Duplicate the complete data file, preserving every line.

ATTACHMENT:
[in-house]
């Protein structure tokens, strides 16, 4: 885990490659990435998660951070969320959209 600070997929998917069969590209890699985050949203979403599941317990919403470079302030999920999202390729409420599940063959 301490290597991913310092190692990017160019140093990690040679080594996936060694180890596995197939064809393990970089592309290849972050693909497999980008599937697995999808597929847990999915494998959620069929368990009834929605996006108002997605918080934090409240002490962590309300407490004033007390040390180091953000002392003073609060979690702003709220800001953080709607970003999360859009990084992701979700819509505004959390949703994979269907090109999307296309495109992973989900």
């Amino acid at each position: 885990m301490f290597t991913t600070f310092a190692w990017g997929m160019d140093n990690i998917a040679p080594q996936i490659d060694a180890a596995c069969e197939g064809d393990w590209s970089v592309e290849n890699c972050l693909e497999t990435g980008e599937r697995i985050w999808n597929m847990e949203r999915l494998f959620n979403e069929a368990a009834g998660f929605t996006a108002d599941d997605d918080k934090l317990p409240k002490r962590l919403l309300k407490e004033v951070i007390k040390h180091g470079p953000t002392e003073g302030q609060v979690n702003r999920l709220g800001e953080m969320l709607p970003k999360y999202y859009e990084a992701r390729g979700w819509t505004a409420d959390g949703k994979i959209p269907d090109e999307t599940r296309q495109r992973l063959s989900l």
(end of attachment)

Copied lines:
[in-house]
């Protein structure tokens, strides 16, 4: 885990490659990435998660951070969320959209 600070997929998917069969590209890699985050949203979403599941317990919403470079302030999920999202390729409420599940063959 301490290597991913310092190692990017160019140093990690040679080594996936060694180890596995197939064809393990970089592309290849972050693909497999980008599937697995999808597929847990999915494998959620069929368990009834929605996006108002997605918080934090409240002490962590309300407490004033007390040390180091953000002392003073609060979690702003709220800001953080709607970003999360859009990084992701979700819509505004959390949703994979269907090109999307296309495109992973989900």
């Amino acid at each position: 885990m301490f290597t991913t600070f310092a190692w990017g997929m160019d140093n990690i998917a040679p080594q996936i490659d060694a180890a596995c069969e197939g064809d393990w590209s970089v592309e290849n890699c972050l693909e497999t990435g980008e599937r697995i985050w999808n597929m847990e949203r999915l494998f959620n979403e069929a368990a009834g998660f929605t996006a108002d599941d997605d918080k934090l317990p409240k002490r962590l919403l309300k407490e004033v951070i007390k040390h180091g470079p953000t002392e003073g302030q609060v979690n702003r999920l709220g800001e953080m969320l709607p970003k999360y999202y859009e990084a992701r390729g979700w819509t505004a409420d959390g949703k994979i959209p269907d090109e999307t599940r296309q495109r992973l063959s989900l």